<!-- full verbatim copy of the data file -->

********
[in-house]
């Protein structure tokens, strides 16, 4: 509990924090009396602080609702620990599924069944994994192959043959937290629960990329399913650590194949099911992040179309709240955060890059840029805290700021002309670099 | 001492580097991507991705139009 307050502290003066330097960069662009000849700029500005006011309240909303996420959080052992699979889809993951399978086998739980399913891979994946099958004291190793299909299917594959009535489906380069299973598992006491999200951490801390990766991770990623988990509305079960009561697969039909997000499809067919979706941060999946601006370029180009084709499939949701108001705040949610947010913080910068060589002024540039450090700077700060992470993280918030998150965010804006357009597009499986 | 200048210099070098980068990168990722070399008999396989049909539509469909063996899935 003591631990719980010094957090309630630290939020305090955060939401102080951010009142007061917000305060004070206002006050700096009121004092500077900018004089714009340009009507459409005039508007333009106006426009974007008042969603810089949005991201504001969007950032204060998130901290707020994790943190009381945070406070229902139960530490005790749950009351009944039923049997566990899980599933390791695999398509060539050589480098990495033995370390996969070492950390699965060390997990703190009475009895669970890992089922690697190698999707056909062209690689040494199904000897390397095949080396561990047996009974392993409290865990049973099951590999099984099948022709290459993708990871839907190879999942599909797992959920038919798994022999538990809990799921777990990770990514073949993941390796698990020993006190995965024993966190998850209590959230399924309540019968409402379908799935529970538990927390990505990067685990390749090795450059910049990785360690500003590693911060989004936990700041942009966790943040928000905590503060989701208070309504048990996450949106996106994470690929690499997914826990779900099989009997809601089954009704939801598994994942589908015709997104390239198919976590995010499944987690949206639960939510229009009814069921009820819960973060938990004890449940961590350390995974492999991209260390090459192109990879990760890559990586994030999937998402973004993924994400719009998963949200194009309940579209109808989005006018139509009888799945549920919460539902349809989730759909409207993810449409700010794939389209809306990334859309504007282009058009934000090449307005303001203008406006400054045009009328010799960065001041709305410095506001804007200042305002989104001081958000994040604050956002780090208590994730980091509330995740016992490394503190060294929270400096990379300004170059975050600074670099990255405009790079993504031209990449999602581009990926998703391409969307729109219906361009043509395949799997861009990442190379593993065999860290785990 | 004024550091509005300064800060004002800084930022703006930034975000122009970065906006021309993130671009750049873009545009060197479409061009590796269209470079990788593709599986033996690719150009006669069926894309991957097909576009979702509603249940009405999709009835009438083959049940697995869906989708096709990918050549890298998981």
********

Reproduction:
[in-house]
């Protein structure tokens, strides 16, 4: 509990924090009396602080609702620990599924069944994994192959043959937290629960990329399913650590194949099911992040179309709240955060890059840029805290700021002309670099 | 001492580097991507991705139009 307050502290003066330097960069662009000849700029500005006011309240909303996420959080052992699979889809993951399978086998739980399913891979994946099958004291190793299909299917594959009535489906380069299973598992006491999200951490801390990766991770990623988990509305079960009561697969039909997000499809067919979706941060999946601006370029180009084709499939949701108001705040949610947010913080910068060589002024540039450090700077700060992470993280918030998150965010804006357009597009499986 | 200048210099070098980068990168990722070399008999396989049909539509469909063996899935 003591631990719980010094957090309630630290939020305090955060939401102080951010009142007061917000305060004070206002006050700096009121004092500077900018004089714009340009009507459409005039508007333009106006426009974007008042969603810089949005991201504001969007950032204060998130901290707020994790943190009381945070406070229902139960530490005790749950009351009944039923049997566990899980599933390791695999398509060539050589480098990495033995370390996969070492950390699965060390997990703190009475009895669970890992089922690697190698999707056909062209690689040494199904000897390397095949080396561990047996009974392993409290865990049973099951590999099984099948022709290459993708990871839907190879999942599909797992959920038919798994022999538990809990799921777990990770990514073949993941390796698990020993006190995965024993966190998850209590959230399924309540019968409402379908799935529970538990927390990505990067685990390749090795450059910049990785360690500003590693911060989004936990700041942009966790943040928000905590503060989701208070309504048990996450949106996106994470690929690499997914826990779900099989009997809601089954009704939801598994994942589908015709997104390239198919976590995010499944987690949206639960939510229009009814069921009820819960973060938990004890449940961590350390995974492999991209260390090459192109990879990760890559990586994030999937998402973004993924994400719009998963949200194009309940579209109808989005006018139509009888799945549920919460539902349809989730759909409207993810449409700010794939389209809306990334859309504007282009058009934000090449307005303001203008406006400054045009009328010799960065001041709305410095506001804007200042305002989104001081958000994040604050956002780090208590994730980091509330995740016992490394503190060294929270400096990379300004170059975050600074670099990255405009790079993504031209990449999602581009990926998703391409969307729109219906361009043509395949799997861009990442190379593993065999860290785990 | 004024550091509005300064800060004002800084930022703006930034975000122009970065906006021309993130671009750049873009545009060197479409061009590796269209470079990788593709599986033996690719150009006669069926894309991957097909576009979702509603249940009405999709009835009438083959049940697995869906989708096709990918050549890298998981």